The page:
OBJECTIVES: We examined differences in patient outcomes associated with 3 patient-centered medical home (PCMH) recognition programs-National Committee for Quality Assurance (NCQA) Level 3, The Joint Commission (TJC), and Accreditation Association for Ambulatory Health Care (AAAHC)-among Medicare beneficiaries receiving care at federally qualified health centers (FQHCs). STUDY DESIGN: We used data from CMS' FQHC Advanced Primary Care Practice Demonstration, in which participating FQHCs received assistance to achieve NCQA Level 3 PCMH recognition. We assessed the impact of the 3 recognition programs on utilization, quality, and Medicare expenditures using a sample of 1108 demonstration and comparison FQHCs. METHODS: Using propensity-weighted difference-in-differences analyses, we compared changes in outcomes over 3 years for beneficiaries attributed to FQHCs that achieved each type of recognition relative to beneficiaries attributed to FQHCs that did not achieve recognition. RESULTS: Recognized FQHCs, compared with nonrecognized FQHCs, were associated with significant 3-year changes in FQHC visits, non-FQHC primary care visits, specialty visits, emergency department (ED) visits, hospitalizations, a composite diabetes process measure, and Medicare expenditures. Changes varied in direction and strength by recognition type. In year 3, compared with nonrecognized sites, NCQA Level 3 sites were associated with greater increases in ambulatory visits and quality and greater reductions in hospitalizations and expenditures (P <.01), TJC sites were associated with significant reductions in ED visits and hospitalizations (P <.01), and AAAHC sites had changes in the opposite direction of what we anticipated. CONCLUSIONS: Heterogeneous changes in beneficiary utilization, quality, and expenditures by recognition type may be explained by differences in recognition criteria, evaluation processes, and documentation requirements.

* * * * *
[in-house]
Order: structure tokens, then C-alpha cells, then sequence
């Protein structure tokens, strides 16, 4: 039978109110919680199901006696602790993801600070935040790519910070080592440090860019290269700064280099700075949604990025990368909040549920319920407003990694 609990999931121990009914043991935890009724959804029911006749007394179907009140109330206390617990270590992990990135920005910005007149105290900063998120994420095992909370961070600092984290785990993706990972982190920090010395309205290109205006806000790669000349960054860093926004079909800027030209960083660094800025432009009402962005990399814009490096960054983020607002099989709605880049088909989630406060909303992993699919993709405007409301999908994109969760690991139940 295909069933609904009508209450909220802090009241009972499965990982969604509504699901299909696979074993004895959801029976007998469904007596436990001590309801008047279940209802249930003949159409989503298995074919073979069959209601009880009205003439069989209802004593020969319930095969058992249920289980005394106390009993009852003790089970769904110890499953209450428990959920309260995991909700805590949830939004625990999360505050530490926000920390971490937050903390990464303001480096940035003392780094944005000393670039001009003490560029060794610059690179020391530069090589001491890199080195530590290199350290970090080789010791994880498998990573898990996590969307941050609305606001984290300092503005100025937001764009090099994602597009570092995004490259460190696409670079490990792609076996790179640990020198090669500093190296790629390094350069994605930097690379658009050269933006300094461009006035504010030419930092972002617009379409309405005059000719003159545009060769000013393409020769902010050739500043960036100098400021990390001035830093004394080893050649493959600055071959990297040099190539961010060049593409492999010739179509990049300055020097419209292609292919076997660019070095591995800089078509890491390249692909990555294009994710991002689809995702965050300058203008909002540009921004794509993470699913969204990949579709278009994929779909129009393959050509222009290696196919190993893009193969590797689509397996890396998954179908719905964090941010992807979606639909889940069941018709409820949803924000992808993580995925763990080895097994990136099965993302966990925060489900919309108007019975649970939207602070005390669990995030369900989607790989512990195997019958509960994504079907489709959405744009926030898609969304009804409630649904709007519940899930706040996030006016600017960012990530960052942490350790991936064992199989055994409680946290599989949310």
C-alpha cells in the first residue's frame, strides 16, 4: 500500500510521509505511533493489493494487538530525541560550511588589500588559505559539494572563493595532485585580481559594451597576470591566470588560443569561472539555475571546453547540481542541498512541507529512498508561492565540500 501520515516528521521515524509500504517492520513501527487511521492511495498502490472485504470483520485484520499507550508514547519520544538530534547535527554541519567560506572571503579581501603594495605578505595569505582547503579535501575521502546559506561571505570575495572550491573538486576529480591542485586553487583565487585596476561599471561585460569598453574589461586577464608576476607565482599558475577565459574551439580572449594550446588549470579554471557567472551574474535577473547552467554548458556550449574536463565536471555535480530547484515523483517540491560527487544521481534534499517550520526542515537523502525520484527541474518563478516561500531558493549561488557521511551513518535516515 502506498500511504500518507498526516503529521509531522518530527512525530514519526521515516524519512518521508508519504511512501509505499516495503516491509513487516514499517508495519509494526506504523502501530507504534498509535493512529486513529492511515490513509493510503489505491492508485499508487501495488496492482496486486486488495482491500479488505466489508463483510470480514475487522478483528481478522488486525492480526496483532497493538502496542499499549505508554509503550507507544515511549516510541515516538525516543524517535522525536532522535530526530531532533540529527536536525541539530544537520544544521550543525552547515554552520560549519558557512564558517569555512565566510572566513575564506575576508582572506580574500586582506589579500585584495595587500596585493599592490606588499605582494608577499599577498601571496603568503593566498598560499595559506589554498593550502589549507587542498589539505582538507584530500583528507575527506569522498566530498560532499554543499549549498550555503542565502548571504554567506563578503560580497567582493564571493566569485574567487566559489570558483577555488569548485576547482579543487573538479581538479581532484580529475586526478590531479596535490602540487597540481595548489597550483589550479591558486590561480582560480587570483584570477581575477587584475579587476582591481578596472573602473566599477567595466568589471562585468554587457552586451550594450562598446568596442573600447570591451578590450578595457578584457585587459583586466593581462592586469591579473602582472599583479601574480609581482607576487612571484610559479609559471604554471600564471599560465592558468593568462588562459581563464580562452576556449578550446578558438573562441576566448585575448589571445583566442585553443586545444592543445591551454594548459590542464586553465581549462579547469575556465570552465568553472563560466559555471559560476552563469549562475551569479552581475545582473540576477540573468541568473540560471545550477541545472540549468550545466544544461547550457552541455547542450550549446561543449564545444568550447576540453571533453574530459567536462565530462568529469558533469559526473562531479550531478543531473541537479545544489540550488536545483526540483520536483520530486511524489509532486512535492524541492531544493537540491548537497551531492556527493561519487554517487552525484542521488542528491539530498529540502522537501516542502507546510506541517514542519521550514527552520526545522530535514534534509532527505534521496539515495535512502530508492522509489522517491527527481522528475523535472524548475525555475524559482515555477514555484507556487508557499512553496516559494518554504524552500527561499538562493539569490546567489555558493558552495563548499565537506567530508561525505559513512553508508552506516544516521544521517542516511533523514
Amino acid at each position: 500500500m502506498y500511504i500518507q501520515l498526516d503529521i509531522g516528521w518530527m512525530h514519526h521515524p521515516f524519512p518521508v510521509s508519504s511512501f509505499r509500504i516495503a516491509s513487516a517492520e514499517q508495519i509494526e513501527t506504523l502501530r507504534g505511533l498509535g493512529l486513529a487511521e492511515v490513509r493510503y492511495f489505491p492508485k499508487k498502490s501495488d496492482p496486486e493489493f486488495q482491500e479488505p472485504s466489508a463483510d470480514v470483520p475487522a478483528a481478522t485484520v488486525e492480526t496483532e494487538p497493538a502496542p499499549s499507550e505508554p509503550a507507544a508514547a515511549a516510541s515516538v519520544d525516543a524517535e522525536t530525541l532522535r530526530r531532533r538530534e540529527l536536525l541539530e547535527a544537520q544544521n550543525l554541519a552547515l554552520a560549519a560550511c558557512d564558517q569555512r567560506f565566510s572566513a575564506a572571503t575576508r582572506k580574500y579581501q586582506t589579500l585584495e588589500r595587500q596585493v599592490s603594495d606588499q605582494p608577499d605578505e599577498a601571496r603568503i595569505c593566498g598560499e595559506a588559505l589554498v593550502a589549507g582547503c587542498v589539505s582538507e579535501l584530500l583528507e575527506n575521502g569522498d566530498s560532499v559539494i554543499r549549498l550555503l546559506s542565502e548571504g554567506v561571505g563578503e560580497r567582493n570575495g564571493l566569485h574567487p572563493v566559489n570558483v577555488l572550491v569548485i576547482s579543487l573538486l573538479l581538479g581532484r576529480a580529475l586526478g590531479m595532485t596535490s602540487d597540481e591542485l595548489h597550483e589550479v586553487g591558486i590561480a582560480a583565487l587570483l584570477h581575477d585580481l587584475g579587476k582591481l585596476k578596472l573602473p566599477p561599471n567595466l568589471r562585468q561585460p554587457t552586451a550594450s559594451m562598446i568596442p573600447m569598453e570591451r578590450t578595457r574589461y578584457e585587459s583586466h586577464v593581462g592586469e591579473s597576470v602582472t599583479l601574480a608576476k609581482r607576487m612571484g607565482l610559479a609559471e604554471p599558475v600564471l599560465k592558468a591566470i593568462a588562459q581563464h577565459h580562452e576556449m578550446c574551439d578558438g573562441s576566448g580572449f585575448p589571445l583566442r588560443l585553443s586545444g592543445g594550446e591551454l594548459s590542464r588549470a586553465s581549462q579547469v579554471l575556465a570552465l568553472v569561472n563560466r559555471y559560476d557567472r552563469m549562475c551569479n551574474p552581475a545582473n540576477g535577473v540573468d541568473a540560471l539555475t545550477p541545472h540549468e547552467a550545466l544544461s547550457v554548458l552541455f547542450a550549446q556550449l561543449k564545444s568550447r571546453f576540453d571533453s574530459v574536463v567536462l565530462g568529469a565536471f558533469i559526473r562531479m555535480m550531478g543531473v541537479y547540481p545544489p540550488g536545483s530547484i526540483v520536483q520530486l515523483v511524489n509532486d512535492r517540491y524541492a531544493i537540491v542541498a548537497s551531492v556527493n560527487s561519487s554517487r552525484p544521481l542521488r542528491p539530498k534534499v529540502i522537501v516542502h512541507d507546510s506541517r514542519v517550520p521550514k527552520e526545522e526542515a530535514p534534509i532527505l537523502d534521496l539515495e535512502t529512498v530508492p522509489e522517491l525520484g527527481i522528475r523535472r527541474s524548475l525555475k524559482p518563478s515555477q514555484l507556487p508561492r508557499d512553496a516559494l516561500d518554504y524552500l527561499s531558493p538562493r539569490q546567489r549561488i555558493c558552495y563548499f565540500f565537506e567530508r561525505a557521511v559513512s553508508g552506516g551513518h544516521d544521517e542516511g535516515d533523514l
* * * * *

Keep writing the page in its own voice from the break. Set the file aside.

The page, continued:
|Original language||English (US)|
|Number of pages||7|
|Journal||The American journal of managed care|
|State||Published - Jul 1 2018|
ASJC Scopus subject areas
- Health Policy